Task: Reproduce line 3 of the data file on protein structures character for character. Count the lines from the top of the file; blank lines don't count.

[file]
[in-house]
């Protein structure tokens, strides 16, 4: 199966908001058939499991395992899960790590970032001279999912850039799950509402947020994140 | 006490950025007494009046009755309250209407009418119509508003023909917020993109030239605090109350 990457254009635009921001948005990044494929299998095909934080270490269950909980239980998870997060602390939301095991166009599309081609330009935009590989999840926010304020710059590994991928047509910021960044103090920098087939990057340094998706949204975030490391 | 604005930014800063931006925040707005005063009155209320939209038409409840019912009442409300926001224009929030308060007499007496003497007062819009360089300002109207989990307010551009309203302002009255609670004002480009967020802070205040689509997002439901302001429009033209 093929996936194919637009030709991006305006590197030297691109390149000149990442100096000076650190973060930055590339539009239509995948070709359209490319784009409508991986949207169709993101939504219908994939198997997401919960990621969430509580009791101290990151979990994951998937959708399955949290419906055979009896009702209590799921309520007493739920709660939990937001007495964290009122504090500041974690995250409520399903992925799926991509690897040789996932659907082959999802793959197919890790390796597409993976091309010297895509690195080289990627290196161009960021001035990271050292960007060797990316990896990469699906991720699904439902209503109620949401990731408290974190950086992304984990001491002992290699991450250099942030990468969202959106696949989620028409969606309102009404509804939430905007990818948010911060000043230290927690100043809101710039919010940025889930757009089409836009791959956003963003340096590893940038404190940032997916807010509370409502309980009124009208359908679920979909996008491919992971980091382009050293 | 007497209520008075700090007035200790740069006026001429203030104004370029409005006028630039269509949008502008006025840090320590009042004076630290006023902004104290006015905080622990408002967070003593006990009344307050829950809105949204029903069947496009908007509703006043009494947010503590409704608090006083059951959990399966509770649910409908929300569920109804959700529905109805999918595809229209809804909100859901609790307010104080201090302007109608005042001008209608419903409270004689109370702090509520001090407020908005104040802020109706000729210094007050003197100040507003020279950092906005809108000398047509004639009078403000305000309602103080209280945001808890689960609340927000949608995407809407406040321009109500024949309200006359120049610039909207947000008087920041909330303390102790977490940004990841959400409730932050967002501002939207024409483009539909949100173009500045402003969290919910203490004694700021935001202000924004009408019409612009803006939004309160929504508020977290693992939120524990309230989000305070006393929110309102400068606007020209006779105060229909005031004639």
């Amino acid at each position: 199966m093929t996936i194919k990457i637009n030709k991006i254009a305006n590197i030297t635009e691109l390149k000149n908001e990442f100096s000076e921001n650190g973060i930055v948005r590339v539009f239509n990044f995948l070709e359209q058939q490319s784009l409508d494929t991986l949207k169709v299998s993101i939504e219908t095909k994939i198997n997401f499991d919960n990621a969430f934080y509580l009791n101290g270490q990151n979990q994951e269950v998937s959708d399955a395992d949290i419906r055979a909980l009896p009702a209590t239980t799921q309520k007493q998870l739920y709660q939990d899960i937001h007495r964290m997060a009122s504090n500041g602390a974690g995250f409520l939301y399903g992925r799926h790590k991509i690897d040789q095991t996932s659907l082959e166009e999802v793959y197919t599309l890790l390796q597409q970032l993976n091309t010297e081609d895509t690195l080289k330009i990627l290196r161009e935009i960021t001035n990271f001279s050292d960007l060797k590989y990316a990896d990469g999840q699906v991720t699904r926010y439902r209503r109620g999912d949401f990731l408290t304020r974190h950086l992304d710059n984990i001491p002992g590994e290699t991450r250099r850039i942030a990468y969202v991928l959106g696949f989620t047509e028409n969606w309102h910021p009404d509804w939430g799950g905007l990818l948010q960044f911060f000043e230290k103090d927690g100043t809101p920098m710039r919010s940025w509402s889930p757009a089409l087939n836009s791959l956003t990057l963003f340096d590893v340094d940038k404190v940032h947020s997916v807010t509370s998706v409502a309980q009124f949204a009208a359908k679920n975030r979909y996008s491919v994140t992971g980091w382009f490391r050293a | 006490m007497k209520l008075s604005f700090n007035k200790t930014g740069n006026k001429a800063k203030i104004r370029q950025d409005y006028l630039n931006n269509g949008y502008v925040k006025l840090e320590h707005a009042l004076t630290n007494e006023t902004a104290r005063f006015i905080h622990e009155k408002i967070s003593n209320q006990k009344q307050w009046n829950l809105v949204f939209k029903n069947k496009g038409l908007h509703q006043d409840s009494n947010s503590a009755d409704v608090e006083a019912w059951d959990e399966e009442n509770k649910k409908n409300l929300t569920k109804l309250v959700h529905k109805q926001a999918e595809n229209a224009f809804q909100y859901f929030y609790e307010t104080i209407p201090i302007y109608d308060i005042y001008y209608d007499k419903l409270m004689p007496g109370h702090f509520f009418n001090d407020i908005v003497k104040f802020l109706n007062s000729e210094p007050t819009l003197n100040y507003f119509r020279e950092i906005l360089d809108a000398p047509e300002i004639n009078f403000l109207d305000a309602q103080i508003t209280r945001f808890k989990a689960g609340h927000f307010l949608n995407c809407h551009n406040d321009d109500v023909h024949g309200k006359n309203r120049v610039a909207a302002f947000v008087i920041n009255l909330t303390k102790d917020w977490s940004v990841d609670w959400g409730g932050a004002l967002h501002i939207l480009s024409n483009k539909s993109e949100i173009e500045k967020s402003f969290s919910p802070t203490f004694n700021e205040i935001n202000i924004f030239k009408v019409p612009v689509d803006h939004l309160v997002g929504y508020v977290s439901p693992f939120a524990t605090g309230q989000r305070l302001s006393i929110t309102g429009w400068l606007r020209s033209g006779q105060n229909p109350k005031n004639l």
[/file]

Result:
């Amino acid at each position: 199966m093929t996936i194919k990457i637009n030709k991006i254009a305006n590197i030297t635009e691109l390149k000149n908001e990442f100096s000076e921001n650190g973060i930055v948005r590339v539009f239509n990044f995948l070709e359209q058939q490319s784009l409508d494929t991986l949207k169709v299998s993101i939504e219908t095909k994939i198997n997401f499991d919960n990621a969430f934080y509580l009791n101290g270490q990151n979990q994951e269950v998937s959708d399955a395992d949290i419906r055979a909980l009896p009702a209590t239980t799921q309520k007493q998870l739920y709660q939990d899960i937001h007495r964290m997060a009122s504090n500041g602390a974690g995250f409520l939301y399903g992925r799926h790590k991509i690897d040789q095991t996932s659907l082959e166009e999802v793959y197919t599309l890790l390796q597409q970032l993976n091309t010297e081609d895509t690195l080289k330009i990627l290196r161009e935009i960021t001035n990271f001279s050292d960007l060797k590989y990316a990896d990469g999840q699906v991720t699904r926010y439902r209503r109620g999912d949401f990731l408290t304020r974190h950086l992304d710059n984990i001491p002992g590994e290699t991450r250099r850039i942030a990468y969202v991928l959106g696949f989620t047509e028409n969606w309102h910021p009404d509804w939430g799950g905007l990818l948010q960044f911060f000043e230290k103090d927690g100043t809101p920098m710039r919010s940025w509402s889930p757009a089409l087939n836009s791959l956003t990057l963003f340096d590893v340094d940038k404190v940032h947020s997916v807010t509370s998706v409502a309980q009124f949204a009208a359908k679920n975030r979909y996008s491919v994140t992971g980091w382009f490391r050293a | 006490m007497k209520l008075s604005f700090n007035k200790t930014g740069n006026k001429a800063k203030i104004r370029q950025d409005y006028l630039n931006n269509g949008y502008v925040k006025l840090e320590h707005a009042l004076t630290n007494e006023t902004a104290r005063f006015i905080h622990e009155k408002i967070s003593n209320q006990k009344q307050w009046n829950l809105v949204f939209k029903n069947k496009g038409l908007h509703q006043d409840s009494n947010s503590a009755d409704v608090e006083a019912w059951d959990e399966e009442n509770k649910k409908n409300l929300t569920k109804l309250v959700h529905k109805q926001a999918e595809n229209a224009f809804q909100y859901f929030y609790e307010t104080i209407p201090i302007y109608d308060i005042y001008y209608d007499k419903l409270m004689p007496g109370h702090f509520f009418n001090d407020i908005v003497k104040f802020l109706n007062s000729e210094p007050t819009l003197n100040y507003f119509r020279e950092i906005l360089d809108a000398p047509e300002i004639n009078f403000l109207d305000a309602q103080i508003t209280r945001f808890k989990a689960g609340h927000f307010l949608n995407c809407h551009n406040d321009d109500v023909h024949g309200k006359n309203r120049v610039a909207a302002f947000v008087i920041n009255l909330t303390k102790d917020w977490s940004v990841d609670w959400g409730g932050a004002l967002h501002i939207l480009s024409n483009k539909s993109e949100i173009e500045k967020s402003f969290s919910p802070t203490f004694n700021e205040i935001n202000i924004f030239k009408v019409p612009v689509d803006h939004l309160v997002g929504y508020v977290s439901p693992f939120a524990t605090g309230q989000r305070l302001s006393i929110t309102g429009w400068l606007r020209s033209g006779q105060n229909p109350k005031n004639l």